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Prince William slams the BBC over ‘deceitful’ Princess Diana interview

Prince William has slammed the BBC over a “deceitful” interview they obtained with his mother, Princess Diana, back in 1995.

Last year, the BBC hired independent investigators to discover how the corporation and journalist Martin Bashir landed the scoop – amid claims he used unethical tactics to secure the interview.

The inquiry was led by former Supreme Court judge Lord Dyson, and his report on the investigation was published today.

Photo by Anwar Hussein/WireImage

The investigation found that Bashir engaged in “deceitful behaviour” by commissioning fake bank statements to land the interview with Diana, which was a “serious breach” of the BBC’s editorial guidelines.

In his 127-page report, Lord Dyson criticised the conduct of the BBC’s former director-general Tony Hall, and said: “Without justification, the BBC fell short of the high standards of integrity and transparency which are its hallmark.”

After the report was published online, Prince William addressed Lord Dyson’s findings in an emotional statement outside Kensington Palace.

William said: “I would like to thank Lord Dyson and his team for the report. It is welcome that the BBC accepts Lord Dyson’s findings in full, which are extremely concerning.”

The Duke of Cambridge said BBC employees “lied and used fake documents to obtain the interview with my mother” and “made lurid and false claims about the Royal Family which played on her fears and fuelled paranoia”.

He also said BBC employees “displayed woeful incompetence when investigating complaints and concerns about the programme” and were “evasive in their reporting to the media and covered up what they knew from their internal investigation.”

William continued: “It is my view that the deceitful way the interview was obtained substantially influenced what my mother said. The interview was a major contribution to making my parents’ relationship worse and has since hurt countless others.”

“It brings indescribable sadness to know that the BBC’s failures contributed significantly to her fear, paranoia and isolation that I remember from those final years with her.”

“But what saddens me most, is that if the BBC had properly investigated the complaints and concerns first raised in 1995, my mother would have known that she had been deceived.”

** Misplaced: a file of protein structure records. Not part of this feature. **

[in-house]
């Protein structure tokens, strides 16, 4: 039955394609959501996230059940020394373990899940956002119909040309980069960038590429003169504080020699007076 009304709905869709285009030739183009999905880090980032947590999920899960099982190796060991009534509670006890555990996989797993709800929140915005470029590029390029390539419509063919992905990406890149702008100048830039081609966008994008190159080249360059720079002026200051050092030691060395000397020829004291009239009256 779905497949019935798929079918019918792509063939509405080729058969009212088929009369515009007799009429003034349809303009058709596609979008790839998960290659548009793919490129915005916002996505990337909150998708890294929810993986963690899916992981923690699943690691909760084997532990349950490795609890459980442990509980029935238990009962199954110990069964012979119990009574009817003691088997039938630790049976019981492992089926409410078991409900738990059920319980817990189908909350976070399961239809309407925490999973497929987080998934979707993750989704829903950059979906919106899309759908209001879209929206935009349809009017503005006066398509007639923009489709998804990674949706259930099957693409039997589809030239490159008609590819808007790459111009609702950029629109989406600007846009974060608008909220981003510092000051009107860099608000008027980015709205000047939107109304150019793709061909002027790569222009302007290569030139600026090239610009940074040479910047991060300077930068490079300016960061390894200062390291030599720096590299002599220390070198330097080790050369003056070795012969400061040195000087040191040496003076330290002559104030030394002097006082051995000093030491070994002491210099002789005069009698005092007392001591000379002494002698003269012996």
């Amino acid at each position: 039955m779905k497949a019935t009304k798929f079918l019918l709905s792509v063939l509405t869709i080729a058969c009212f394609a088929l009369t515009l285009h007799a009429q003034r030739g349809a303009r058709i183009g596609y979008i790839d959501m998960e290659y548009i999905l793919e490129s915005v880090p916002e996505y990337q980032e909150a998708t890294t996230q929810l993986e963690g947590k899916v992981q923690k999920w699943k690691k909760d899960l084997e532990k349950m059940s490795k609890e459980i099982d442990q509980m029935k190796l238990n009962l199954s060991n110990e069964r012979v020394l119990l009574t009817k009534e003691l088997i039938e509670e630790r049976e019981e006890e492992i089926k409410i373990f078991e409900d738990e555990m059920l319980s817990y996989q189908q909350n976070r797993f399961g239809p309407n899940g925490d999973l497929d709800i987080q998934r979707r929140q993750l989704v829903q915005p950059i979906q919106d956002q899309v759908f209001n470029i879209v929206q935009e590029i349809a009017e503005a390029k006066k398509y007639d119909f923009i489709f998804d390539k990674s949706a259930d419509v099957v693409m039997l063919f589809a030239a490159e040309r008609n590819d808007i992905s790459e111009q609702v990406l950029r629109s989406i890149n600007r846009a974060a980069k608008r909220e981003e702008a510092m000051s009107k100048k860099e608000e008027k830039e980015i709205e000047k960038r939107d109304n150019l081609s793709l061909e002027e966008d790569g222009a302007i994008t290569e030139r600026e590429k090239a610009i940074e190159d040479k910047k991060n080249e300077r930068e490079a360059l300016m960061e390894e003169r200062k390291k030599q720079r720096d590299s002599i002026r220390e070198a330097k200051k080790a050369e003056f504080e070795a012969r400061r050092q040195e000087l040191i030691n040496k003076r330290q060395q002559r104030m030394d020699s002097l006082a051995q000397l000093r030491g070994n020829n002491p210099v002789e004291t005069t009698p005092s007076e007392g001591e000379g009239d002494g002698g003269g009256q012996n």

“She was failed not just by a rogue reporter, but by leaders at the BBC who looked the other way rather than asking the tough questions.”

“It is my firm view that this Panorama programme holds no legitimacy and should never be aired again. It effectively established a false narrative which, for over a quarter of a century, has been commercialised by the BBC and others,” he said.

“This settled narrative now needs to be addressed by the BBC and anyone else who has written or intends to write about these events.”


“In an era of fake news, public service broadcasting and a free press have never been more important. These failings, identified by investigative journalists, not only let my mother down, and my family down; they let the public down too.”

Prince Harry has also released a statement addressing the investigation.

The Duke of Sussex wrote: “Our mother was an incredible woman who dedicated her life to service. She was resilient, brave, and unquestionably honest. The ripple effect of a culture of exploitation and unethical practices ultimately took her life.”

“To those who have taken some form of accountability, thank you for owning it. That is the first step towards justice and truth. Yet what deeply concerns me is that practices like these— and even worse—are still widespread today.”


“Then, and now, it’s bigger than one outlet, one network, or one publication. Our mother lost her life because of this, and nothing has changed.”

The BBC’s current director-general, Tim Davie, said the corporation accepted the findings of Dyson’s investigation “in full”.

“Although the report states that Diana, Princess of Wales, was keen on the idea of an interview with the BBC, it is clear that the process for securing the interview fell far short of what audiences have a right to expect,” he said

“The BBC should have made greater effort to get to the bottom of what happened at the time and been more transparent about what it knew. While the BBC cannot turn back the clock after a quarter of a century, we can make a full and unconditional apology.”


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